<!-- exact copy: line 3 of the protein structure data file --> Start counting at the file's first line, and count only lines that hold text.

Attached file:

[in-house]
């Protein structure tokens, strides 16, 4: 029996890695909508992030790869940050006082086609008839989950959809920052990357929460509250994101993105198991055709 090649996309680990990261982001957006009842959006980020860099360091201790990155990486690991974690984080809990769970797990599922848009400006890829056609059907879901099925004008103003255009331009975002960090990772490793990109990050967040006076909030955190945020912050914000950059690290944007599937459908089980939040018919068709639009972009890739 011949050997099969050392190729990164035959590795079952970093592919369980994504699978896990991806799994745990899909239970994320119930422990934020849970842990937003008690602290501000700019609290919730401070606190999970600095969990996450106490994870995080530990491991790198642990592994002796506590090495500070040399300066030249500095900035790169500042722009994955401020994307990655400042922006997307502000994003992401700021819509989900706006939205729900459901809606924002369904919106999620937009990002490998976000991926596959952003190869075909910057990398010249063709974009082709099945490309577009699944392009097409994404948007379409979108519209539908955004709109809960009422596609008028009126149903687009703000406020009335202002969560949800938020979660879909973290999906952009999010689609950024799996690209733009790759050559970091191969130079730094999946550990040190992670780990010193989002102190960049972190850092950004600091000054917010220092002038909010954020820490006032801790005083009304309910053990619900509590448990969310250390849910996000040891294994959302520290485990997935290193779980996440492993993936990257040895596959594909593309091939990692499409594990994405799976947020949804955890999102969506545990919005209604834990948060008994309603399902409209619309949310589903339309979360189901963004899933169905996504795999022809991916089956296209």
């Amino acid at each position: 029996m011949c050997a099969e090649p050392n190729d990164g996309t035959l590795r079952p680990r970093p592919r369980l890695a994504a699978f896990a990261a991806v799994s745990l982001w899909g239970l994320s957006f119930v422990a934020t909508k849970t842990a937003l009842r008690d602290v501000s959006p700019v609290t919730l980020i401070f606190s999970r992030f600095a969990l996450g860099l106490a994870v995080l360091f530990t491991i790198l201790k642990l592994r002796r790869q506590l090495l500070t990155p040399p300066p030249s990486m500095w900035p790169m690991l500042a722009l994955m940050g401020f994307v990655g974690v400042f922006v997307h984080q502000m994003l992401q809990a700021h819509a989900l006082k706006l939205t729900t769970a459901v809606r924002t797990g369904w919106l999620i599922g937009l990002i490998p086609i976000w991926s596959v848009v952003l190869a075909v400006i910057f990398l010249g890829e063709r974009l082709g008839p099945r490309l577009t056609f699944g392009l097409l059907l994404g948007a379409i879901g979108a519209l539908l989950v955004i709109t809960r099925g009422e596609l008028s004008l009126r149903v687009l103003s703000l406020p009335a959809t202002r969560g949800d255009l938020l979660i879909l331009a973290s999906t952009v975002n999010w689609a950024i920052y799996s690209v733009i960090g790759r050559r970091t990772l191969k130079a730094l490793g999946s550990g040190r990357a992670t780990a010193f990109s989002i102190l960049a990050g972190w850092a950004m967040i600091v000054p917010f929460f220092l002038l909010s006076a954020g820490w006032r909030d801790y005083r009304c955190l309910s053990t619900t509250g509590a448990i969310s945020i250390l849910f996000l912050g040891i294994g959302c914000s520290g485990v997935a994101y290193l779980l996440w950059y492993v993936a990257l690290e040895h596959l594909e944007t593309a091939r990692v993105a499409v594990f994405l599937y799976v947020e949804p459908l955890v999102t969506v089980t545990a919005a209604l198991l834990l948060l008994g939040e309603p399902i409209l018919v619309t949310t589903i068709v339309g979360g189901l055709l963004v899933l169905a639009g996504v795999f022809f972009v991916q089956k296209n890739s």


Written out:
């Amino acid at each position: 029996m011949c050997a099969e090649p050392n190729d990164g996309t035959l590795r079952p680990r970093p592919r369980l890695a994504a699978f896990a990261a991806v799994s745990l982001w899909g239970l994320s957006f119930v422990a934020t909508k849970t842990a937003l009842r008690d602290v501000s959006p700019v609290t919730l980020i401070f606190s999970r992030f600095a969990l996450g860099l106490a994870v995080l360091f530990t491991i790198l201790k642990l592994r002796r790869q506590l090495l500070t990155p040399p300066p030249s990486m500095w900035p790169m690991l500042a722009l994955m940050g401020f994307v990655g974690v400042f922006v997307h984080q502000m994003l992401q809990a700021h819509a989900l006082k706006l939205t729900t769970a459901v809606r924002t797990g369904w919106l999620i599922g937009l990002i490998p086609i976000w991926s596959v848009v952003l190869a075909v400006i910057f990398l010249g890829e063709r974009l082709g008839p099945r490309l577009t056609f699944g392009l097409l059907l994404g948007a379409i879901g979108a519209l539908l989950v955004i709109t809960r099925g009422e596609l008028s004008l009126r149903v687009l103003s703000l406020p009335a959809t202002r969560g949800d255009l938020l979660i879909l331009a973290s999906t952009v975002n999010w689609a950024i920052y799996s690209v733009i960090g790759r050559r970091t990772l191969k130079a730094l490793g999946s550990g040190r990357a992670t780990a010193f990109s989002i102190l960049a990050g972190w850092a950004m967040i600091v000054p917010f929460f220092l002038l909010s006076a954020g820490w006032r909030d801790y005083r009304c955190l309910s053990t619900t509250g509590a448990i969310s945020i250390l849910f996000l912050g040891i294994g959302c914000s520290g485990v997935a994101y290193l779980l996440w950059y492993v993936a990257l690290e040895h596959l594909e944007t593309a091939r990692v993105a499409v594990f994405l599937y799976v947020e949804p459908l955890v999102t969506v089980t545990a919005a209604l198991l834990l948060l008994g939040e309603p399902i409209l018919v619309t949310t589903i068709v339309g979360g189901l055709l963004v899933l169905a639009g996504v795999f022809f972009v991916q089956k296209n890739s």